As the 37th state to join the Union, Nebraska’s quarter is number 37 in the United States Mint’s 50 State Quarters Program. Nebraska gets its name from an American Indian word meaning “flat water” after the Platte River that flows through the state (“flat” is one meaning of the French word “platte”). Nebraska’s nickname is “The Cornhusker State.” Corn, a major product of this state, used to be “husked” (peeled) by hand there before husking machines were invented.
The ox-drawn covered wagon in the coin’s design is carrying a pioneer family westward. Many of the early pioneers passed through Nebraska and Kansas on their way toward California. The Nebraska Territory was formed in 1854 at the same time as the Kansas Territory. You can still see several of the trails that westward travelers used to cross Nebraska. These trails have names like the Oregon Trail, the Mormon Trail, the Lewis and Clark Trail, and the Sidney-Deadwood Trail.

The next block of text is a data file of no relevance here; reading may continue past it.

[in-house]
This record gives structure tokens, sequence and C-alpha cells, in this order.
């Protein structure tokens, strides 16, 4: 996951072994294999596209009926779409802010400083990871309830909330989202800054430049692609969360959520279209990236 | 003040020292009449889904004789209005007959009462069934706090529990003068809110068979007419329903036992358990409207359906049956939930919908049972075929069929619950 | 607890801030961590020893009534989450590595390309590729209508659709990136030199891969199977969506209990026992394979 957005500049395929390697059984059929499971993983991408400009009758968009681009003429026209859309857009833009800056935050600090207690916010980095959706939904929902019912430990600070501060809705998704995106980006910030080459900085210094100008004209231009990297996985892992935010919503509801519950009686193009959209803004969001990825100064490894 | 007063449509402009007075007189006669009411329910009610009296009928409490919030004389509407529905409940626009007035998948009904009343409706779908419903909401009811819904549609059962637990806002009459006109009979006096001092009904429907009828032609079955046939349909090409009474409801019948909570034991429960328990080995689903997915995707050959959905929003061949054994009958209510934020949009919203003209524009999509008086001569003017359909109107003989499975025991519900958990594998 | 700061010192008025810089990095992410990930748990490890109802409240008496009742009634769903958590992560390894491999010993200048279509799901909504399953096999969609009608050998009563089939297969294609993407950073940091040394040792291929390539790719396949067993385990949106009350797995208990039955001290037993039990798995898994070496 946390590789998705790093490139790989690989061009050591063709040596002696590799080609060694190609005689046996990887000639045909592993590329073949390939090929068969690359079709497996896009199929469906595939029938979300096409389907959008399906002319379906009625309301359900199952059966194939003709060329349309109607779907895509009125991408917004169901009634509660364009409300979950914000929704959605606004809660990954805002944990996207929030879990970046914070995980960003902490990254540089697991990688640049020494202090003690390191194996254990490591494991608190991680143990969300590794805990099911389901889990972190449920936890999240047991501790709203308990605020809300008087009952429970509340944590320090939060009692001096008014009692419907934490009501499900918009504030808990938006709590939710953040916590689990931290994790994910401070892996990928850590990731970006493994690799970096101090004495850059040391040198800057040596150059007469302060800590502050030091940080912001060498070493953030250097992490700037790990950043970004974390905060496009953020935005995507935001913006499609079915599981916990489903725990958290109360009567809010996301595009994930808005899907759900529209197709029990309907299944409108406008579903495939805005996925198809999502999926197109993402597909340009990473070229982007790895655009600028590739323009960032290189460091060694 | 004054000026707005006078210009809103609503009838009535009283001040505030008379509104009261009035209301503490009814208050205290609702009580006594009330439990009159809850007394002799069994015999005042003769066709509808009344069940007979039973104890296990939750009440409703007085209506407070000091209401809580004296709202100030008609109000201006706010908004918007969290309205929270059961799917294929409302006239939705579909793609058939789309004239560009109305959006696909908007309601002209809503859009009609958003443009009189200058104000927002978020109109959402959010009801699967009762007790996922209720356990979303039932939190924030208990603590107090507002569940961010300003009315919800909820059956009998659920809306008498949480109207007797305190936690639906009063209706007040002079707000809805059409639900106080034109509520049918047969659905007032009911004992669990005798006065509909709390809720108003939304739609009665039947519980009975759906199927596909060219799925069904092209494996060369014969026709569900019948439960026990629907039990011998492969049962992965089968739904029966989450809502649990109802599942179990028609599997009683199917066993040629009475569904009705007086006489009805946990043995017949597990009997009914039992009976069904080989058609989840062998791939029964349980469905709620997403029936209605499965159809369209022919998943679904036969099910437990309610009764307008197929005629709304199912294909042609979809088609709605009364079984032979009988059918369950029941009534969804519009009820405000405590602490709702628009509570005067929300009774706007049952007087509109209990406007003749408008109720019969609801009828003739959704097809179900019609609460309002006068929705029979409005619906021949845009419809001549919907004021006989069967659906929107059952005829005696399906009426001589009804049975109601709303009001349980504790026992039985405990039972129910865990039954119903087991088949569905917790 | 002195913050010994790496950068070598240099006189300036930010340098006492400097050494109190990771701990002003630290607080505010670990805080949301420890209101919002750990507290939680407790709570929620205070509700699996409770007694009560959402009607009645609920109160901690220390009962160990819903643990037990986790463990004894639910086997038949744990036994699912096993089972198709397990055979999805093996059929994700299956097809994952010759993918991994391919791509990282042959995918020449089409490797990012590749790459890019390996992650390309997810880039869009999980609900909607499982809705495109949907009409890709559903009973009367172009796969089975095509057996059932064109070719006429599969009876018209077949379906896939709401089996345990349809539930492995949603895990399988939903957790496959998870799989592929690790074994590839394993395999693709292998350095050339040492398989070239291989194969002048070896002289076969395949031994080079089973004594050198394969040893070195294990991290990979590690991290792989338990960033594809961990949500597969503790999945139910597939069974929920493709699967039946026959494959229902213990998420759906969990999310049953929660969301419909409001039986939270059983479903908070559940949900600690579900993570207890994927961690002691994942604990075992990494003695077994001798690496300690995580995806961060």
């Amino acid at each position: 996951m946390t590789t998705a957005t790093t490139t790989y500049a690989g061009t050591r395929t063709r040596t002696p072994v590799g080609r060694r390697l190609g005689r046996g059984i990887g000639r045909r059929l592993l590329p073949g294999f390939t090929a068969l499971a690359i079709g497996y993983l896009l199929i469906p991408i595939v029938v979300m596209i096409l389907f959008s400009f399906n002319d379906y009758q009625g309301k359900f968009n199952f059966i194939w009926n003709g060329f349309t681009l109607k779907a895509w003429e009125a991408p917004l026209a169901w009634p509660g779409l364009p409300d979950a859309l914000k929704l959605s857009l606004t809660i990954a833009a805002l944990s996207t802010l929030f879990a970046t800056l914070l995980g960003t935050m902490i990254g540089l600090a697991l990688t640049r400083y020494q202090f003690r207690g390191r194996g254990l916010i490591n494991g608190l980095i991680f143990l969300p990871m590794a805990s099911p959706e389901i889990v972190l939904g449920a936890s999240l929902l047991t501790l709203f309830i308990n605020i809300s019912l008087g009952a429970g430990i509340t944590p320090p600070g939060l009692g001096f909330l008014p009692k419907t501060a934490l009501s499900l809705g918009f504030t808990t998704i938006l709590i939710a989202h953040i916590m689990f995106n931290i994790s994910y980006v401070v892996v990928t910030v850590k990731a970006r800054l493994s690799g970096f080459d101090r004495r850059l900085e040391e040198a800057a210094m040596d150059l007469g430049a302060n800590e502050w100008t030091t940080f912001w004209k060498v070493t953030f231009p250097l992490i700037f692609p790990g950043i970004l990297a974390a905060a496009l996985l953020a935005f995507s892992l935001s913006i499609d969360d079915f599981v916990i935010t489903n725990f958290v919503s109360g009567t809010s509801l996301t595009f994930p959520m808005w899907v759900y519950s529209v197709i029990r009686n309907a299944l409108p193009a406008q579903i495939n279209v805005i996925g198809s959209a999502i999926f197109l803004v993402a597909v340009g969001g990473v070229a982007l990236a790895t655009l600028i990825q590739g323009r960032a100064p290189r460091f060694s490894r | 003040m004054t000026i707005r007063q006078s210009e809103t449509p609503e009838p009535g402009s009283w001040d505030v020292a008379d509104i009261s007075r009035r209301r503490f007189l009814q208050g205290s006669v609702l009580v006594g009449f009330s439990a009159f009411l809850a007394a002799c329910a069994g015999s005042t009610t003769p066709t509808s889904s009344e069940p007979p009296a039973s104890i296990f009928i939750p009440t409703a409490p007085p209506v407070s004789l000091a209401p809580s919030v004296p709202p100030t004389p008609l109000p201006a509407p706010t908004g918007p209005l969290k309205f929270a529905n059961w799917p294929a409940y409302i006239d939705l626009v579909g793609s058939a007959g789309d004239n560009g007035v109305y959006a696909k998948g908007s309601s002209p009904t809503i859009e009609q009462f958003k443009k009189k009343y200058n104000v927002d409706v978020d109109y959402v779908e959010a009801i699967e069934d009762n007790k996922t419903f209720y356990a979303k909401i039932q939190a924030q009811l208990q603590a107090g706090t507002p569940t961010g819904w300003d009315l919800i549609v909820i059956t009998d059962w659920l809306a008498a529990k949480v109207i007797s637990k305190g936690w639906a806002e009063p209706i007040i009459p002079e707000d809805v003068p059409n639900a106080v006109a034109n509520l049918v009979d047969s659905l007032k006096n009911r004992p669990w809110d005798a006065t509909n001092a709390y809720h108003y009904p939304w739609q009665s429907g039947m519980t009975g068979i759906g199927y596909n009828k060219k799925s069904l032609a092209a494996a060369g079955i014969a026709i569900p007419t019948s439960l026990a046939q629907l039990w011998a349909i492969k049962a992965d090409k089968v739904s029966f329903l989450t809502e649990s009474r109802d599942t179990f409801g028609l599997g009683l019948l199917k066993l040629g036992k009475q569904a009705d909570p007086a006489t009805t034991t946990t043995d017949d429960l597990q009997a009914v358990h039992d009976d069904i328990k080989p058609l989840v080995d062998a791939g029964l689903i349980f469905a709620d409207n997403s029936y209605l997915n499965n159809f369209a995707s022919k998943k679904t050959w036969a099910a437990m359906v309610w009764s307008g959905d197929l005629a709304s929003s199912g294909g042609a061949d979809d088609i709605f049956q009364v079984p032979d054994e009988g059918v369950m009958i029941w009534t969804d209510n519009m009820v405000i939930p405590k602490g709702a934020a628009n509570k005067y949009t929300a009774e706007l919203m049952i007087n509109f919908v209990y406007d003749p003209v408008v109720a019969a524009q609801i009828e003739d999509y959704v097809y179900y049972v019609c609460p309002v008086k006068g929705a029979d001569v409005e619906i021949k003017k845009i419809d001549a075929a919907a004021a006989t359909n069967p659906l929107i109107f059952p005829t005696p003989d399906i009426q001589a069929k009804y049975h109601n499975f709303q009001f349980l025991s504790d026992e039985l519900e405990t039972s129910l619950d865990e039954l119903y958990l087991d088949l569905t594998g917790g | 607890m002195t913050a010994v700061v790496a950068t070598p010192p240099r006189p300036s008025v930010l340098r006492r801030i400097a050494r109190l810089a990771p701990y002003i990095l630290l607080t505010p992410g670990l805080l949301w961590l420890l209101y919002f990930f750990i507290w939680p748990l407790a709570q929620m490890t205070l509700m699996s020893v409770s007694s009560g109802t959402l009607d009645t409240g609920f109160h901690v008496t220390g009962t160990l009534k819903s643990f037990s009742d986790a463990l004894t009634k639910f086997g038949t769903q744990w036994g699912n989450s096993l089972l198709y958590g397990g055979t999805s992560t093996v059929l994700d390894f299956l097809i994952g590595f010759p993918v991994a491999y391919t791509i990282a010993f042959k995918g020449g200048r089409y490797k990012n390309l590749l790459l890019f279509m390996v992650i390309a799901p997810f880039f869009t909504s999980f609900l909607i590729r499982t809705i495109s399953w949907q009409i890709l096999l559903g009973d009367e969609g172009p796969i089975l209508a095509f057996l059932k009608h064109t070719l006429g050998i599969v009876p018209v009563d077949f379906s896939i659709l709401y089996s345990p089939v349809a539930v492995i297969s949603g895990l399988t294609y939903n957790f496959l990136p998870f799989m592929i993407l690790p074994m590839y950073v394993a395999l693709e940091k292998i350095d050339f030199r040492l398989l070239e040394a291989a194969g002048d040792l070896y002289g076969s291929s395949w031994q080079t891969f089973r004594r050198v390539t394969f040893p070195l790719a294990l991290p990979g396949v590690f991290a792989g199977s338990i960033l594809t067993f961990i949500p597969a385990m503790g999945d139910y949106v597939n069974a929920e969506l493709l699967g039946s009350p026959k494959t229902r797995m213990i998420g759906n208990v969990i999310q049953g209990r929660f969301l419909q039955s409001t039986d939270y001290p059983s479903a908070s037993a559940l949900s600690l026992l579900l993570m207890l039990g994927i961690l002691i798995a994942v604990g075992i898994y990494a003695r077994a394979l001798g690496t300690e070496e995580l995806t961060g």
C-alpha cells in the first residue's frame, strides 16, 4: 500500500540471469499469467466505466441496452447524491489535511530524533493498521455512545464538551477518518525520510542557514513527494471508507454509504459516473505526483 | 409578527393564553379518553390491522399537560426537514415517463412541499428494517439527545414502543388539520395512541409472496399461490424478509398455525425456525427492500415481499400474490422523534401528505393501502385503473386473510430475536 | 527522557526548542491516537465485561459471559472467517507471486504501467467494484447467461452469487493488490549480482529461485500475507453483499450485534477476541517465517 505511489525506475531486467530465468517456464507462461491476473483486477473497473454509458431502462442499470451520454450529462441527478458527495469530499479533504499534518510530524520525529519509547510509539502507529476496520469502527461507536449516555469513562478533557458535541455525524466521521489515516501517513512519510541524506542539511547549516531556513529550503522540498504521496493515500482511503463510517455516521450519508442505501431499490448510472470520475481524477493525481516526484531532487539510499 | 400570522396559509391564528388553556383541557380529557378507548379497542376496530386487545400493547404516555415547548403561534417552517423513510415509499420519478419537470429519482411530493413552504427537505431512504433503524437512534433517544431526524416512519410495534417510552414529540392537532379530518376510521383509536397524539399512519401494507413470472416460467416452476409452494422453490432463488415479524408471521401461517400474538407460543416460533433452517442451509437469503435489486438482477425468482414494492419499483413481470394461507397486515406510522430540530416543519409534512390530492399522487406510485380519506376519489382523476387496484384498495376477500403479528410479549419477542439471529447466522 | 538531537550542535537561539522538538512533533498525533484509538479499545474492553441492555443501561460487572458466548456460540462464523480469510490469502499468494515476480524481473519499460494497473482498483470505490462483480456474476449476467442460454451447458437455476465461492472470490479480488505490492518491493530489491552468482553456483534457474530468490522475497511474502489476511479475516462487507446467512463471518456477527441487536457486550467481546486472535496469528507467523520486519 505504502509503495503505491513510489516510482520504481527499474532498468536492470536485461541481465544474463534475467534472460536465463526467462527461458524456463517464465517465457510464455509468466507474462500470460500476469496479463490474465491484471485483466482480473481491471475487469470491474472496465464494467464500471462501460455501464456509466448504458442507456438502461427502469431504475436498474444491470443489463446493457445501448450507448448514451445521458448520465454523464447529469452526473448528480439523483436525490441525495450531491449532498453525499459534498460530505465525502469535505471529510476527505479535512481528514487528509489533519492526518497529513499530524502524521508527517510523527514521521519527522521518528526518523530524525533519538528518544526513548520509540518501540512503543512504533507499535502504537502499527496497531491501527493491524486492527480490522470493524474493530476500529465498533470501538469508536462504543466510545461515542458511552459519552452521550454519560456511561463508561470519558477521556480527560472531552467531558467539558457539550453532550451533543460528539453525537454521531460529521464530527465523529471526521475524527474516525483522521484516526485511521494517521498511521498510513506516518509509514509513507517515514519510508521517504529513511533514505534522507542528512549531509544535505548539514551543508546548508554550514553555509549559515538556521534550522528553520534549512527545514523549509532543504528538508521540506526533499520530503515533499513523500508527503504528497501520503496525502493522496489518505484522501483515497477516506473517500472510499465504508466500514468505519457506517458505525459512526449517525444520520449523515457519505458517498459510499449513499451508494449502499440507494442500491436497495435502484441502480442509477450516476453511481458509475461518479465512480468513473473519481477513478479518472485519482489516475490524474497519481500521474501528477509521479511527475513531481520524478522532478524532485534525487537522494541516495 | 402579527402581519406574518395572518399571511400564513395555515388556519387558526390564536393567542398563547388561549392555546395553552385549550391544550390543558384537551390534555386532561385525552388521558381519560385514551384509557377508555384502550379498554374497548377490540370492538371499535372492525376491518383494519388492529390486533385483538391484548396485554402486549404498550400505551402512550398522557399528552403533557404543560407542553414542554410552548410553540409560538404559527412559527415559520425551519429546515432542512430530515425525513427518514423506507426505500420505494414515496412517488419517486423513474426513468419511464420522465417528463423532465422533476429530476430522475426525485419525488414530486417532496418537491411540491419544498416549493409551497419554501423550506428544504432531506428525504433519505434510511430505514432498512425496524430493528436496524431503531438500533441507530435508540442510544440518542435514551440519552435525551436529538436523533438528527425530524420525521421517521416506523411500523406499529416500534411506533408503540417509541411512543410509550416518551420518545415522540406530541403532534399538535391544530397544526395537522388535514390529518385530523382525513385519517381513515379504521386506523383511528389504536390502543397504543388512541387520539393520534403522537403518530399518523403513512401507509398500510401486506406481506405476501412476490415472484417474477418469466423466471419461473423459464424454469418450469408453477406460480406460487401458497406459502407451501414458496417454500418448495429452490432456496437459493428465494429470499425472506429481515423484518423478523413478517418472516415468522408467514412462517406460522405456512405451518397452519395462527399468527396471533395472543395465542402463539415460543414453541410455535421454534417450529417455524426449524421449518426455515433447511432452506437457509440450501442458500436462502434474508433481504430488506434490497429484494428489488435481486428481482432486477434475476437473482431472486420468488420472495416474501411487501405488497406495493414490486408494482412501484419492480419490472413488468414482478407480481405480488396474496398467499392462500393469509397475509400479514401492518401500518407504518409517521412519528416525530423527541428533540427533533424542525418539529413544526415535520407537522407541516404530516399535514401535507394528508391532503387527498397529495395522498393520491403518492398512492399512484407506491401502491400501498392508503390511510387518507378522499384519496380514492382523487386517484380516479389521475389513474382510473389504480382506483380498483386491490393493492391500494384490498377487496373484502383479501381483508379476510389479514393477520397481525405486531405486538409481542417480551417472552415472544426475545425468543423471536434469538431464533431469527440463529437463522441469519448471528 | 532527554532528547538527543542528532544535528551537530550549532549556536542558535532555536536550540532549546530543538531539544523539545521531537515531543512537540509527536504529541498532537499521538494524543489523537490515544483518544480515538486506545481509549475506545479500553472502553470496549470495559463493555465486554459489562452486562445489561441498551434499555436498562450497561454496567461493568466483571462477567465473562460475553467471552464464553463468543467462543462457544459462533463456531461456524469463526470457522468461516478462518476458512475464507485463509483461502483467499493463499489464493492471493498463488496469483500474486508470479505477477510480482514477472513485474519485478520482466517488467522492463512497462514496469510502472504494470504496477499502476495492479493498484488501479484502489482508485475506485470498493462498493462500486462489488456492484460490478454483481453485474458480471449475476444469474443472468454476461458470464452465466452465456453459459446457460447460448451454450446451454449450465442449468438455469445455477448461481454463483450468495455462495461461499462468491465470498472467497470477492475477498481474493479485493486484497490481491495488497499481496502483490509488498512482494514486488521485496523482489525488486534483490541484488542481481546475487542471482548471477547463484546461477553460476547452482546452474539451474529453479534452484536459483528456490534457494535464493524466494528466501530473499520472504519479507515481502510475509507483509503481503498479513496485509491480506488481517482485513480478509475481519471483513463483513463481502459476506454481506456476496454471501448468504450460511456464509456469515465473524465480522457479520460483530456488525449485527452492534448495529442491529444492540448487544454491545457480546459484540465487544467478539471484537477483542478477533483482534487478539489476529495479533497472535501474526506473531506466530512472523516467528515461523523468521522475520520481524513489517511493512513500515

Nebraska’s quarter also shows Chimney Rock rising from the valley of North Platte River. Chimney Rock, 445 feet tall, was named a National Historic Site in 1956. The Nebraska State Historical Society takes care of the site.
Nickname: The Cornhusker State
Statehood: March 1, 1867